You forget about that as soon as you find yourself blitzing down the freeway. I found myself happy I needed to make that road trip to the woods because the 4S Sport Turismo immediately proved itself as the ultimate Family Truckster. It’s an exceptional cruiser, including when loaded up with people and luggage; its midrange punch above 4,000 rpm exploits gaps in traffic and leaves other weekending families moving over into the right lane as they see you coming. Some of them actually raise their thumbs as the German wagon flashes past, and we saw more than one kid in a back seat laugh as the Porsche hauled on by. It’s not difficult to imagine them questioning their parents, “Why can’t we get one of those?” I’m sure my own father got tired of hearing those same words out of me as I observed all manner of much cooler cars overtake us from the back seat of our Ford Aerostar or, much worse, the old Chevrolet Caprice wagon complete with faux-wood (read: glorified sticker) side paneling. The Aerostar was actually kind of fun, but I still get nauseated when I think of that Chevy.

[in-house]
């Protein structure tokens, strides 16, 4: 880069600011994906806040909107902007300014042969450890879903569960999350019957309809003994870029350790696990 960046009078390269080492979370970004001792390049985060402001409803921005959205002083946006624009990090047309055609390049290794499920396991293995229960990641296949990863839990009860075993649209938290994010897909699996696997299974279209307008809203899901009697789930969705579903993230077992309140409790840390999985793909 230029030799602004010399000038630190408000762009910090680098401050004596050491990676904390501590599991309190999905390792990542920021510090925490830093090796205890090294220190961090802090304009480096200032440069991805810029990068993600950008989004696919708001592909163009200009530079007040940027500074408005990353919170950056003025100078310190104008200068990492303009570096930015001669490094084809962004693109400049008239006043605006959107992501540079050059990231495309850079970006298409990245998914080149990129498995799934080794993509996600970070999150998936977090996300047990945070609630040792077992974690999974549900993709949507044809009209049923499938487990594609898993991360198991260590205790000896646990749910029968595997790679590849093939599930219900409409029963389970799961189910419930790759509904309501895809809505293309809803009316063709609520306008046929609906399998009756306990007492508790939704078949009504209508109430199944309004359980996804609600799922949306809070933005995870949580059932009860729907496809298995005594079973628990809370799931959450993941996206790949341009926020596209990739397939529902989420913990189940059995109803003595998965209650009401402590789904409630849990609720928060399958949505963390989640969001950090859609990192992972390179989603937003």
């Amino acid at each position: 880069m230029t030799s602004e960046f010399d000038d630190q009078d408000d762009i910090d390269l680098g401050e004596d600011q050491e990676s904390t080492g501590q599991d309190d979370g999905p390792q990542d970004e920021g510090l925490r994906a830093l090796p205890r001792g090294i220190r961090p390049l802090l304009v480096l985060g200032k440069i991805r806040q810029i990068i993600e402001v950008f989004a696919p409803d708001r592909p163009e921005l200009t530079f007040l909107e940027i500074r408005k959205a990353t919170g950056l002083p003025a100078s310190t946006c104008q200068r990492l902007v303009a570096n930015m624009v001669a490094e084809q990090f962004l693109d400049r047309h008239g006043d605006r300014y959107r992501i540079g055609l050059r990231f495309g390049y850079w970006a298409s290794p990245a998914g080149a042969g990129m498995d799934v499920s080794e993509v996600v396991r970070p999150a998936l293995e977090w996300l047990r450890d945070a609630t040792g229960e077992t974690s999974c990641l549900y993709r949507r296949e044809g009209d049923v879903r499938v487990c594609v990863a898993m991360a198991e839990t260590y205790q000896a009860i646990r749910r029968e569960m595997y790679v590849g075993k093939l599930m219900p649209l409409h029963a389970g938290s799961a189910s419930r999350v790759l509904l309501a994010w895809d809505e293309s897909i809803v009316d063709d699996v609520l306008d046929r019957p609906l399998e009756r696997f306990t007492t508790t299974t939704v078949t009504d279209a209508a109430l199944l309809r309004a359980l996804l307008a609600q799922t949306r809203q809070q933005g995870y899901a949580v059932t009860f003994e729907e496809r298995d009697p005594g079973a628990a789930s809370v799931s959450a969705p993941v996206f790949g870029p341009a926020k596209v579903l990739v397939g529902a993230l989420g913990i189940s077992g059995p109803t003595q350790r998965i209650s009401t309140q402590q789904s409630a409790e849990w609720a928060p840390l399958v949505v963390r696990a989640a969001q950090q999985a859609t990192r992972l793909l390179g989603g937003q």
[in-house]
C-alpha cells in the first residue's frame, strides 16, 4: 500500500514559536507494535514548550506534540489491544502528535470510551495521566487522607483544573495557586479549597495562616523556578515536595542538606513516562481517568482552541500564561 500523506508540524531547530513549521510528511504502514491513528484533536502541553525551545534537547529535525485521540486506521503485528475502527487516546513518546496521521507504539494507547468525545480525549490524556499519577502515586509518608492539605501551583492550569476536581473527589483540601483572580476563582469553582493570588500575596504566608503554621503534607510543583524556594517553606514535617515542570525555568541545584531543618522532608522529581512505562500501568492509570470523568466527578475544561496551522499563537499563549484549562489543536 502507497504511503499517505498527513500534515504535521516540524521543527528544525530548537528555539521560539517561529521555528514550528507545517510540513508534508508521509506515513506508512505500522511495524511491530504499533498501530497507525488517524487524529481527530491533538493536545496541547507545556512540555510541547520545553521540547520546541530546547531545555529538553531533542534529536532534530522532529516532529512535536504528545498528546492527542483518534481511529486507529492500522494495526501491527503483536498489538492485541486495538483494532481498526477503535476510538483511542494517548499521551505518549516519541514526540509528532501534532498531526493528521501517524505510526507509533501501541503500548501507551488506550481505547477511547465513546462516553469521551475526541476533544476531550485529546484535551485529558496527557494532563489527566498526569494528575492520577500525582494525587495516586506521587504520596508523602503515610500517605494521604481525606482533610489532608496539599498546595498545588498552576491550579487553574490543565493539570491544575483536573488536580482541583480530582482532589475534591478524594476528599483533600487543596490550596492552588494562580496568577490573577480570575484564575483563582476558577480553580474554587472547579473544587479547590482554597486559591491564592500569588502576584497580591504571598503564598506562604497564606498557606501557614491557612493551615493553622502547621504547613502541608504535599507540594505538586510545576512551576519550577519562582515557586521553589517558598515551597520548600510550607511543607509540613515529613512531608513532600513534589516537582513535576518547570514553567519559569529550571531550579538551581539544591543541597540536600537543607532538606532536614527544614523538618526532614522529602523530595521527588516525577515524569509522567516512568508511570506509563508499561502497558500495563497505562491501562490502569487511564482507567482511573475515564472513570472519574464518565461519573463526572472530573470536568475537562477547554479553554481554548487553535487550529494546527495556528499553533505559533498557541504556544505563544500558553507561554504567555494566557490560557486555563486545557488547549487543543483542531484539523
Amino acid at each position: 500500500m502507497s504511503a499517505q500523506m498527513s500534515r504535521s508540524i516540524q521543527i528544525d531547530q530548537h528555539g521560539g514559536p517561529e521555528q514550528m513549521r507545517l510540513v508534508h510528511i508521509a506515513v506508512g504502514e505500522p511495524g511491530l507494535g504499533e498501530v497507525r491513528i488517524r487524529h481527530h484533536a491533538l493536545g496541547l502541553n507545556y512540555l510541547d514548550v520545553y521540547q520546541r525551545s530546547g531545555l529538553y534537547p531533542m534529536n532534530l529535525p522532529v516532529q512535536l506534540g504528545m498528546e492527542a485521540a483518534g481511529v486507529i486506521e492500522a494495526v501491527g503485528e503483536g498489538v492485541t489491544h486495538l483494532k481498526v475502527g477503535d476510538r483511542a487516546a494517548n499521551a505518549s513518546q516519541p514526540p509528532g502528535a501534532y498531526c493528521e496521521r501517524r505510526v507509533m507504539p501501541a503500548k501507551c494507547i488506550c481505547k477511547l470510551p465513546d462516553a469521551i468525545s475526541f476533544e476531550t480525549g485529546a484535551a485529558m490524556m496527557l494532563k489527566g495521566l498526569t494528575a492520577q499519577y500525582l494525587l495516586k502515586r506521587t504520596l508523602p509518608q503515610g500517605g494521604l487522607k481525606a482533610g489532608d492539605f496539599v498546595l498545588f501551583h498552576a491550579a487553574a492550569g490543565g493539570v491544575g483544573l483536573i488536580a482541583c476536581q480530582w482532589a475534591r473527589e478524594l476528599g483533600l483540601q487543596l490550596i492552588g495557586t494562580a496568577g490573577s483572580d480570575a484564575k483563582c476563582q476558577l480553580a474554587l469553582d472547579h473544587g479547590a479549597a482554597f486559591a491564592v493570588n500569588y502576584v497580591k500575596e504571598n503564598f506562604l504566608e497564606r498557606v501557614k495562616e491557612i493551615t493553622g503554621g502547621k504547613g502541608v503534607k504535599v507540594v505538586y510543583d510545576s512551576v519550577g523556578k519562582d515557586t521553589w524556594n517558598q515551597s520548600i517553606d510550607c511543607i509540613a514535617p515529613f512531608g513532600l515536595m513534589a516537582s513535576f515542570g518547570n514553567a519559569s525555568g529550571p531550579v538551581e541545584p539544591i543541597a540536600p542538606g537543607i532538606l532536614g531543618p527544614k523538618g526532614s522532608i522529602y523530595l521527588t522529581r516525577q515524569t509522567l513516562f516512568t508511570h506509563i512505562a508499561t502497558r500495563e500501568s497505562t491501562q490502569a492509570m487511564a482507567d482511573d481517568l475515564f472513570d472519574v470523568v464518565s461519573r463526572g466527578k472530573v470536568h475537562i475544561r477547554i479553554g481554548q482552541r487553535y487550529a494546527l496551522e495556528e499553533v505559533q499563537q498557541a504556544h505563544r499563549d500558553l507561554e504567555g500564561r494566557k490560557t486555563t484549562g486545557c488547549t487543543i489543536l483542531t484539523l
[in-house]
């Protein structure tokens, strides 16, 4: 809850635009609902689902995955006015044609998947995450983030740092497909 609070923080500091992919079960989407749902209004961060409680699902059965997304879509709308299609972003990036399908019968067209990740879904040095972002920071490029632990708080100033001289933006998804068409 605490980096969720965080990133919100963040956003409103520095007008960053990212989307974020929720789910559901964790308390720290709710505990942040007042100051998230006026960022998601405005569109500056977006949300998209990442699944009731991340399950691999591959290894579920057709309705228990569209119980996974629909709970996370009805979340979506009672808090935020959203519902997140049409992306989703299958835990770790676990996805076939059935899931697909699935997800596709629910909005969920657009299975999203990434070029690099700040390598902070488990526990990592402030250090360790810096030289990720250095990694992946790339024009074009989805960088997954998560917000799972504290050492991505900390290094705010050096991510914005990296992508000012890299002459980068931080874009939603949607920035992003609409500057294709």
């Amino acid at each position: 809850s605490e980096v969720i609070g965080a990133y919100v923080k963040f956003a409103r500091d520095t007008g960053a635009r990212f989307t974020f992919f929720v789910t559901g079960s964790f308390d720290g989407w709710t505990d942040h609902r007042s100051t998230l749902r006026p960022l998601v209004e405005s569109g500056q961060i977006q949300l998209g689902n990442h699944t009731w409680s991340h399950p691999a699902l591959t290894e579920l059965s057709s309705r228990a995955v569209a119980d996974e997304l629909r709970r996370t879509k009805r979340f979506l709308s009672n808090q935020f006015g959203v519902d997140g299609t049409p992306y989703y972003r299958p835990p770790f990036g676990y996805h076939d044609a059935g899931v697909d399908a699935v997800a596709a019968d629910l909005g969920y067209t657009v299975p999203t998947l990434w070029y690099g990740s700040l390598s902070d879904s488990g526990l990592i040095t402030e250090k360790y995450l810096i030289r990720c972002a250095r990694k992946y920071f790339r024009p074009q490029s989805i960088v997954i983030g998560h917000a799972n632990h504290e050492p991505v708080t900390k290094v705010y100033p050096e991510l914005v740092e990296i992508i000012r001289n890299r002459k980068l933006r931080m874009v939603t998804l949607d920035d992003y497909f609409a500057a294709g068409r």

The Panamera 4S Sport Turismo is no Caprice wagon, and if you have similar memories, they will enhance your appreciation for it. The steering delivers nice weight and feel, and you only need to apply small inputs to place the car precisely. While everyone else on board reads, sleeps, or falls into tablet hypnosis, you can have plenty of fun by picking off unmarked apexes within your lane lines all day long, with barely a thought given to doing so.